Let’s Play Lexicographer

Joseph Broch

Joseph Broch (Photo credit: puigjoan)

Daily Prompt  Create a new word and explain its meaning and etymology.

Well I’m just enough of a geek to get all excited and anticipate that playing Lexicographer will be a lot of fun. I felt that way about Hungry Hippos once too, for about five minutes.

Here is my new word, the very first one in my Brave New Words Dictionary (that is also made up, so don’t bother looking for it on Amazon just yet):

rablentumentia – (rab-len-tum-en-chi-ah)

noun

a mental disorder or form of mild psychosis in which the patient is afflicted with very lengthy bouts of non-stop talking in a loud and obnoxious manner with complete disregard for audience and/or subject matter.

Word origins: from rablen, (middle English), to speak in a rapid confused manner;  from entia, (latin), the state of, and from tumlen, (yiddish),  to make a racket.

possible synonyms, also mostly made up – bureaucratosis, cacoethes loquendi, non-motivational speaker syndrome, chronic blarney verbitis

Sentence Examples:

1.  The CEO’s pointless rambling at board meetings was routinely ignored until one of the members arrived without his ear buds and was consequently subjected to twenty minutes of verbose indecipherable nonsense which he later described to his co-workers as almost certainly blatant symptoms of a rather severe case of rablentumentia, and was gratified to realize that not one person disagreed with his astute diagnosis of the problem, although that was perhaps due to the fact that none of them had had the misfortune of misplacing their own ear buds and were well-trained and practiced in the art of appearing to listen and give a damn.

2.  A person suffering from rablentumentia should not be considered for the position of telemarketer.  (So why are they, I wonder?)

3.  Some doctors have noted that the duration of rablentumentia can be lessened by the onset of laryngitis and that although there is no proven cure for the condition, being bound and gagged and placed in such isolation as a sound-proof room may significantly reduce the visible and auditory symptoms of the illness and thus the stress levels of everyone involved except for the patient himself, but what the hell, it’s a start.

E is for Etymology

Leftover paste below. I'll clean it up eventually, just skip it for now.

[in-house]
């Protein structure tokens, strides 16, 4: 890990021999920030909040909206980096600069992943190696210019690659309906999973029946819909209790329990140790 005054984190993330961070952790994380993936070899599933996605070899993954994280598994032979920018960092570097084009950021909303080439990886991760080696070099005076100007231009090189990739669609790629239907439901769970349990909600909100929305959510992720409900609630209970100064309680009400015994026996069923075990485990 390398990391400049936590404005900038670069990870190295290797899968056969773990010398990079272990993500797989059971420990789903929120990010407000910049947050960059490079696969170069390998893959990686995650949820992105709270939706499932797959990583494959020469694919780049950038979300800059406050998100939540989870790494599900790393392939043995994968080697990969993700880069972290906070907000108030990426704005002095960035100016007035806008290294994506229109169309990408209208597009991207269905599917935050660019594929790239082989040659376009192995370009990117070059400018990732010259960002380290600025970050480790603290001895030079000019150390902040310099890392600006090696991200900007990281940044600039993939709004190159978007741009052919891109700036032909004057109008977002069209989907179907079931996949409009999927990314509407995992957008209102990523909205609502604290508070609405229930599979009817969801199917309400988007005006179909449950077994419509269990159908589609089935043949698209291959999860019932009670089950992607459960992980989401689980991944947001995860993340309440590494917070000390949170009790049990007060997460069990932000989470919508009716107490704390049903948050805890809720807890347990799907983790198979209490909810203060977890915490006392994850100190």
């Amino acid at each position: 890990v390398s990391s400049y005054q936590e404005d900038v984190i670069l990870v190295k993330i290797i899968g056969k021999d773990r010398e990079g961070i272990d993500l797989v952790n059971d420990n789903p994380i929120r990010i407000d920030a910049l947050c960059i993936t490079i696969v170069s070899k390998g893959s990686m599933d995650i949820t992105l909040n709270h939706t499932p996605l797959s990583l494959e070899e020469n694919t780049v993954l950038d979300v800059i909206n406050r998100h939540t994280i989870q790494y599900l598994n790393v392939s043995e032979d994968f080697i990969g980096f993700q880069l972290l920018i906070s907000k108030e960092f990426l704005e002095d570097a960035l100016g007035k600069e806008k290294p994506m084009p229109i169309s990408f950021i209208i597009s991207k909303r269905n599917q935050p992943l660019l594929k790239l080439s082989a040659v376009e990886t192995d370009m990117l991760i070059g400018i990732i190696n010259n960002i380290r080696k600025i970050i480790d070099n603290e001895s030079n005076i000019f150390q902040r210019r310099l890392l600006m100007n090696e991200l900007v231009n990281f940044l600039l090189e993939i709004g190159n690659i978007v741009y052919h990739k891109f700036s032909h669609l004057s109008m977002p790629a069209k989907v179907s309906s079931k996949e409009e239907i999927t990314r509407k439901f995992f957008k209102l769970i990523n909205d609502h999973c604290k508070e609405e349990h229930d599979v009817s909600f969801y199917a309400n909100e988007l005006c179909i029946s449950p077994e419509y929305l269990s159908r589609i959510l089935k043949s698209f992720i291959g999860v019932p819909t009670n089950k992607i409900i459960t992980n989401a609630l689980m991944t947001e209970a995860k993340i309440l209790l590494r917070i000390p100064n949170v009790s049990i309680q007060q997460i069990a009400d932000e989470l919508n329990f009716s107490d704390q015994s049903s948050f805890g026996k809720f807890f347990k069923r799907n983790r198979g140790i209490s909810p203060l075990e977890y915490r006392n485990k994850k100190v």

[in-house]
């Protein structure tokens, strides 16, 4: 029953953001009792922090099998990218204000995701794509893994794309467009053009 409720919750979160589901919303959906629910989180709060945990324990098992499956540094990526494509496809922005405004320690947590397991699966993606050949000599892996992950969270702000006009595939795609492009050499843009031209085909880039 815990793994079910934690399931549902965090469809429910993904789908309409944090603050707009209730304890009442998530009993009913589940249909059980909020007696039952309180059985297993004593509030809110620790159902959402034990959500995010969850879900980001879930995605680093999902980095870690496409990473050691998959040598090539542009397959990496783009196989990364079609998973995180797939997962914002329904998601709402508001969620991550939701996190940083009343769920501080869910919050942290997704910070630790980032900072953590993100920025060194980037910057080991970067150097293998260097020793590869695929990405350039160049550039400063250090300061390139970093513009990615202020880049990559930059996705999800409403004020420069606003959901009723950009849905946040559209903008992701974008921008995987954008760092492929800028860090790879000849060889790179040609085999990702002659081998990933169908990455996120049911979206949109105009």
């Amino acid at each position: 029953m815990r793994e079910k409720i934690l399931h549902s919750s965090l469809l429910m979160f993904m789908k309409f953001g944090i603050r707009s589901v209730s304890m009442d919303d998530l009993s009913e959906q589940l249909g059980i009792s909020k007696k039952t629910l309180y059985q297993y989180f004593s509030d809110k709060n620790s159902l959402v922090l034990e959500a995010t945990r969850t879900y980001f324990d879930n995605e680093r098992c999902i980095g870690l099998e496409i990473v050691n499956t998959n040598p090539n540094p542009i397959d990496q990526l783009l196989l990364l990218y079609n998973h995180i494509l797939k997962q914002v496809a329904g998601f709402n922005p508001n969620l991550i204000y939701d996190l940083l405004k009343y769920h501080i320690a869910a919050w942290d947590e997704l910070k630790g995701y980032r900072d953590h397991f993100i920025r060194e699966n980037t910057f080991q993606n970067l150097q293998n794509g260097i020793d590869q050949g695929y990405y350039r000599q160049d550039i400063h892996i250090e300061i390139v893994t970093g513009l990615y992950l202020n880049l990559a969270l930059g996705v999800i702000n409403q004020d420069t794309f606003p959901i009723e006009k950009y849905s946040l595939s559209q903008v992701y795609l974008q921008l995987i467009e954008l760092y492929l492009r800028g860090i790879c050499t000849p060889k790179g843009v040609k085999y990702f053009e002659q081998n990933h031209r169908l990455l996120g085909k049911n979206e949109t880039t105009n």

E is for Etymology, Origin 1350–1400; Middle English < Latin etymologia < Greek etymología, equivalent to etymológ ( os ) studying the true meanings and values of words.
One of the first things I do every morning is play my many word games.  Apparently, that’s what WRITERS do.  Ergo, I must be a writer.  Ergo is another lovely E word, way quicker to type than therefore, ergo I decided to use it here and if I continue on with this sentence for much longer you will begin to seriously doubt I have any talent for writing whatsoever.  Ergo I shall stop.

If you love words too, check out

PR Daily News 

and click on Writing and Editing.  Or anywhere else, for that matter.  It’s full of interesting stuff.  The article that convinced me I must belong to that elite group called “writers” is here.  Because I love all those word games and play most of them every day.

MOST days I feel very smug and smart with all the words I know or can figure out and sometimes am even able to spell correctly.  Other days it’s good to bring that ego down a  peg or two by playing Etymologic.  The first time I played I got 4 out of ten by making wild guesses.  The best I’ve done is 8 out of 10 by cheating.  You can totally rationalize cheating if you convince yourself it’s in the interests of learning something new and has nothing at all to do with getting a less embarrassing score.

These games are also something I can enjoy by clicking away with one hand while using the other to drink coffee, another activity which gives me great pleasure.  I wonder where the word multitasking originated?  From Latin multis (much, many) and French tâche (job or task)?  Although the word tache without the accent can also mean ink stain.  So another plausible meaning might be too many ink stains on your fingers from writing so much, and ergo, get a keyboard you moron.

Having a good book on the subject of etymology seemed like such a great idea to me this morning that I searched Amazon for just such an invaluable source of information.  There were just way too many choices. What I ended up downloading to my kindle was this:

English Swear Words and Other Ways to be Completely Misunderstood, by Peter Freeman.

I doubt that it will be helpful for cheating at  Etymologic, but it could prove to be wildly educational.  Sort of like learning a second language, and probably a lot more fun than Latin.